North American Sheep Industries Meet
October 21, 2005
October 21, 2005 -- An initial meeting between members of the American Sheep Industry Association (ASI), the Mexico Sheep Producers Association (MSPA) and the Canadian Sheep Federation (CSF) took place last weekend in San Angelo, Texas, to discuss the potential of establishing a North American Sheep Coalition.
An update of the status of the sheep industry in each country was presented, providing a comparison of their sheep markets, lamb prices and inventories.
Juan de Dios Arteago, president of the MSPA, and Javier Lara-Pastor, DVM, reported that sheep numbers in Mexico have increased to 6.8 million head over the last 10 years.
Frozen meat imports into Mexico come mainly from Australia and New Zealand, accounting for 47 percent and 44 percent, respectively. Mexico provides a cost-share payment to producers who purchase breeding rams and ewes, ranging from $50 for a commercial ewe to $200 per registered ram or ewe.
Slaughter lamb prices in Mexico were reported as currently US$1.10 per lb. and approximately 90 percent of their slaughter is done in small shops for weekend sales. Producers typically keep ewes in their flocks for three lamb crops and then cull them to take advantage of a higher market price for animals of this age.
In contrast, Andre Trepanier, chairman of the CSF, stated that 13,000 Canadian sheep producers held an inventory of one million head of sheep in 2004, a 59-percent increase over the last 10 years. The majority of Canada's sheep, 67 percent, are processed in provincial plants which prevents meat from trading from one province to another due to federal regulations. In 2004, Canada imported 13 million metric-tons of lamb and mutton, primarily from New Zealand.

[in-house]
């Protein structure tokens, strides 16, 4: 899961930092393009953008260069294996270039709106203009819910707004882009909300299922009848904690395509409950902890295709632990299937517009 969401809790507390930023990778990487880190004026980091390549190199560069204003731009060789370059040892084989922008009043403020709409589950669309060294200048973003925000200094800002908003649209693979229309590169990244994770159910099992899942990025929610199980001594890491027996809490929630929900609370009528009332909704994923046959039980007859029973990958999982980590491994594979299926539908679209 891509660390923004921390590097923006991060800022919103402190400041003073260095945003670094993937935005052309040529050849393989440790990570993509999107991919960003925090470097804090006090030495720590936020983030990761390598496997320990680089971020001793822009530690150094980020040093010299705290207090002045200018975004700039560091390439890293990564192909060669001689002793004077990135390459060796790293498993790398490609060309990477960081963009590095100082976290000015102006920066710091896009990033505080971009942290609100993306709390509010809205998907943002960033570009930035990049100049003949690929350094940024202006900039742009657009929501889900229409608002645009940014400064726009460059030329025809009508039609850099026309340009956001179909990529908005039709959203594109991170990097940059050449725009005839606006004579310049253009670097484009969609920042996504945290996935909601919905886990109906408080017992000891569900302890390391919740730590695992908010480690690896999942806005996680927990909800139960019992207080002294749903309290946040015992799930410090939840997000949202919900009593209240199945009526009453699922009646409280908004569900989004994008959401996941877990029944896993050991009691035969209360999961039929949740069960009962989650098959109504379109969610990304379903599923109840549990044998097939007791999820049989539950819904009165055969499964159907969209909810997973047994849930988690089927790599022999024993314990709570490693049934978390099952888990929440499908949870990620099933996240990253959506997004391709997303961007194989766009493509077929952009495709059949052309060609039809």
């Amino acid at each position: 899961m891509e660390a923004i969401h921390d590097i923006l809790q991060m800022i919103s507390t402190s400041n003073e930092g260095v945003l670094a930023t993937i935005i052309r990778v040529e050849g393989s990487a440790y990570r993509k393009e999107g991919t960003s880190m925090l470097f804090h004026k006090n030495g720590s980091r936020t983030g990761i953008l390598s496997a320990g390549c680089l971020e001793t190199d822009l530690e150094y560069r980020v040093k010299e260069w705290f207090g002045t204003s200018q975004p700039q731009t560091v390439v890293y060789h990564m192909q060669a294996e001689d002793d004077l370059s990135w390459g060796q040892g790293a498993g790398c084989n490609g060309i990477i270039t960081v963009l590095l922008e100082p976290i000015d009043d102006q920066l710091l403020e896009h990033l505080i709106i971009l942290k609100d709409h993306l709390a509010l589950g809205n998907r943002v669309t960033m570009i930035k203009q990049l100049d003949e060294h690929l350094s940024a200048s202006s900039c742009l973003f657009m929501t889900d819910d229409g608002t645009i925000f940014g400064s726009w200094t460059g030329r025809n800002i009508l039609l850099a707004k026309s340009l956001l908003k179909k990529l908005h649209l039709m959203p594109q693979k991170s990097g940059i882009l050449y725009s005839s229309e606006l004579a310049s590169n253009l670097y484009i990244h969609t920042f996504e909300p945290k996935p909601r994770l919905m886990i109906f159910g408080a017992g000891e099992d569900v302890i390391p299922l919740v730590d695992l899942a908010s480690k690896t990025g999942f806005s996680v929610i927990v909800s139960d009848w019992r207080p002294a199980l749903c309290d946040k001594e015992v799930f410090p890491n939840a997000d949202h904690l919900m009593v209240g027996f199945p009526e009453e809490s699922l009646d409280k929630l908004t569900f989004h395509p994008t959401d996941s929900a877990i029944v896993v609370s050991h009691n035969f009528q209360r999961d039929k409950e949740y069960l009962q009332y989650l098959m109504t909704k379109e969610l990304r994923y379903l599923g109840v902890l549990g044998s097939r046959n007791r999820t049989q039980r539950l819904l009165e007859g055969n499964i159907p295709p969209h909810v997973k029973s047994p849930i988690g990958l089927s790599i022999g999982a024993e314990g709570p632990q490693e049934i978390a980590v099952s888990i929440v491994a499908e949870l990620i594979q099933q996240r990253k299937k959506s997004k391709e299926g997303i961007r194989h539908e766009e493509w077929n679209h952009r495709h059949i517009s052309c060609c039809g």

Slaughter-lambs are currently selling at US$1.06 to $1.15 per lb. Since the re-opening of the border between the U.S. and Canada, only a few loads of Canadian lambs, less than 12 months-of-age, have been moved into the U.S. market for processing.
Burdell Johnson, vice president of ASI, emphasized the growth the U.S. sheep flock experienced last year despite drought conditions in many areas of the United States. This increase, the first since 1990, provides optimism for continued growth for the U.S. industry.
Imports of lamb and mutton into the United States from Australia and New Zealand increased between 1992 and 2004, but are projected to decrease in 2005 and 2006.
It was proposed that a Memorandum of Understanding (MOU) be developed to assist with the direction of the communications for this three-country group. The objectives that could likely be addressed include sheep identification and traceability programs, animal health and sustainable sheep industries of the three counties.
"We learned a great deal about the production and marketing of sheep in the neighboring countries at this meeting," commented Paul Frischknecht, ASI president. "There is value in having continued discussions among the North American sheep industries aimed at improving communications and working together on united goals."
This meeting, held in conjunction with the fall meeting of the ASI executive board, provided an opportunity for the international representatives to take-part in industry tours to: the Glen Fisher Ranch, Bollman Wool Scouring Plant, Producers Livestock Auction, Angelo State University Meat Lab, Texas A&M Agricultural Research and Extension Center and Producers Lamb and Goat LP.
Staff contact: Peter Orwick, ext. 33